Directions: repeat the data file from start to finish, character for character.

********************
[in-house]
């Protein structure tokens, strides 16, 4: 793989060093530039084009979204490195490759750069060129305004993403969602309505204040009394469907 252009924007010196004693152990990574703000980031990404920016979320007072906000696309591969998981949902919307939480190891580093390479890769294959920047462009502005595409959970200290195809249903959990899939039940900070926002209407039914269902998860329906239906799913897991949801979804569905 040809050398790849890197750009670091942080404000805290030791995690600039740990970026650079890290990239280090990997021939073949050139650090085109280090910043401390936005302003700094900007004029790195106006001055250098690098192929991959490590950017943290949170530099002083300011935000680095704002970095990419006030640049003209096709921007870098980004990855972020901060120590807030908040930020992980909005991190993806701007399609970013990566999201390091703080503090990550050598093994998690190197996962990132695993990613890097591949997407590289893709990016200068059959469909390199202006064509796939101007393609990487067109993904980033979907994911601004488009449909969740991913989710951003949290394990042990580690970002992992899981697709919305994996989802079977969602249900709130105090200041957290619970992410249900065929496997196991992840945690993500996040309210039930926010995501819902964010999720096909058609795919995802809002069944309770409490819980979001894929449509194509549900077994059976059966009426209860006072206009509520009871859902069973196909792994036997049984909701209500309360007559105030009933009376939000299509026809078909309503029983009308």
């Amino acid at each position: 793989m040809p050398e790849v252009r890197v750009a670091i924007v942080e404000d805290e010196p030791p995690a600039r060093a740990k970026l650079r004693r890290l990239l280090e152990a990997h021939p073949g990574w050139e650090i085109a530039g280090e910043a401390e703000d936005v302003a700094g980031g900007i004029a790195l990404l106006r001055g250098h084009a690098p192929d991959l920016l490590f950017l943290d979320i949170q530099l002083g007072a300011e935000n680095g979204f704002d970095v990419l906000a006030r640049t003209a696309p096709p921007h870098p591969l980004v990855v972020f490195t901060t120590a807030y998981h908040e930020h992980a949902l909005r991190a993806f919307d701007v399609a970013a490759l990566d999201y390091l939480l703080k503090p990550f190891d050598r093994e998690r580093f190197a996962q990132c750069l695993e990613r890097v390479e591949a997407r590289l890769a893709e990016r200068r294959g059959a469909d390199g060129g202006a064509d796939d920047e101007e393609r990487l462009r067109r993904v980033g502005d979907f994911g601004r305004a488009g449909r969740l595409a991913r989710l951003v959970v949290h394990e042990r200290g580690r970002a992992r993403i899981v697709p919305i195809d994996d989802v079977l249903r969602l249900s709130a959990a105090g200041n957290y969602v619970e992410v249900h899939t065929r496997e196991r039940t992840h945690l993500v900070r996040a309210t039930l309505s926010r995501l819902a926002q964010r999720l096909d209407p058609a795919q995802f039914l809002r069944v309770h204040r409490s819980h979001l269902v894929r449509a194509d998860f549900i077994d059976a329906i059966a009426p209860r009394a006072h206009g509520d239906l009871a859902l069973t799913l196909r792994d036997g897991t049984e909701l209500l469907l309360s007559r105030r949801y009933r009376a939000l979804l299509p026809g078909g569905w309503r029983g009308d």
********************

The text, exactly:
[in-house]
């Protein structure tokens, strides 16, 4: 793989060093530039084009979204490195490759750069060129305004993403969602309505204040009394469907 252009924007010196004693152990990574703000980031990404920016979320007072906000696309591969998981949902919307939480190891580093390479890769294959920047462009502005595409959970200290195809249903959990899939039940900070926002209407039914269902998860329906239906799913897991949801979804569905 040809050398790849890197750009670091942080404000805290030791995690600039740990970026650079890290990239280090990997021939073949050139650090085109280090910043401390936005302003700094900007004029790195106006001055250098690098192929991959490590950017943290949170530099002083300011935000680095704002970095990419006030640049003209096709921007870098980004990855972020901060120590807030908040930020992980909005991190993806701007399609970013990566999201390091703080503090990550050598093994998690190197996962990132695993990613890097591949997407590289893709990016200068059959469909390199202006064509796939101007393609990487067109993904980033979907994911601004488009449909969740991913989710951003949290394990042990580690970002992992899981697709919305994996989802079977969602249900709130105090200041957290619970992410249900065929496997196991992840945690993500996040309210039930926010995501819902964010999720096909058609795919995802809002069944309770409490819980979001894929449509194509549900077994059976059966009426209860006072206009509520009871859902069973196909792994036997049984909701209500309360007559105030009933009376939000299509026809078909309503029983009308």
């Amino acid at each position: 793989m040809p050398e790849v252009r890197v750009a670091i924007v942080e404000d805290e010196p030791p995690a600039r060093a740990k970026l650079r004693r890290l990239l280090e152990a990997h021939p073949g990574w050139e650090i085109a530039g280090e910043a401390e703000d936005v302003a700094g980031g900007i004029a790195l990404l106006r001055g250098h084009a690098p192929d991959l920016l490590f950017l943290d979320i949170q530099l002083g007072a300011e935000n680095g979204f704002d970095v990419l906000a006030r640049t003209a696309p096709p921007h870098p591969l980004v990855v972020f490195t901060t120590a807030y998981h908040e930020h992980a949902l909005r991190a993806f919307d701007v399609a970013a490759l990566d999201y390091l939480l703080k503090p990550f190891d050598r093994e998690r580093f190197a996962q990132c750069l695993e990613r890097v390479e591949a997407r590289l890769a893709e990016r200068r294959g059959a469909d390199g060129g202006a064509d796939d920047e101007e393609r990487l462009r067109r993904v980033g502005d979907f994911g601004r305004a488009g449909r969740l595409a991913r989710l951003v959970v949290h394990e042990r200290g580690r970002a992992r993403i899981v697709p919305i195809d994996d989802v079977l249903r969602l249900s709130a959990a105090g200041n957290y969602v619970e992410v249900h899939t065929r496997e196991r039940t992840h945690l993500v900070r996040a309210t039930l309505s926010r995501l819902a926002q964010r999720l096909d209407p058609a795919q995802f039914l809002r069944v309770h204040r409490s819980h979001l269902v894929r449509a194509d998860f549900i077994d059976a329906i059966a009426p209860r009394a006072h206009g509520d239906l009871a859902l069973t799913l196909r792994d036997g897991t049984e909701l209500l469907l309360s007559r105030r949801y009933r009376a939000l979804l299509p026809g078909g569905w309503r029983g009308d």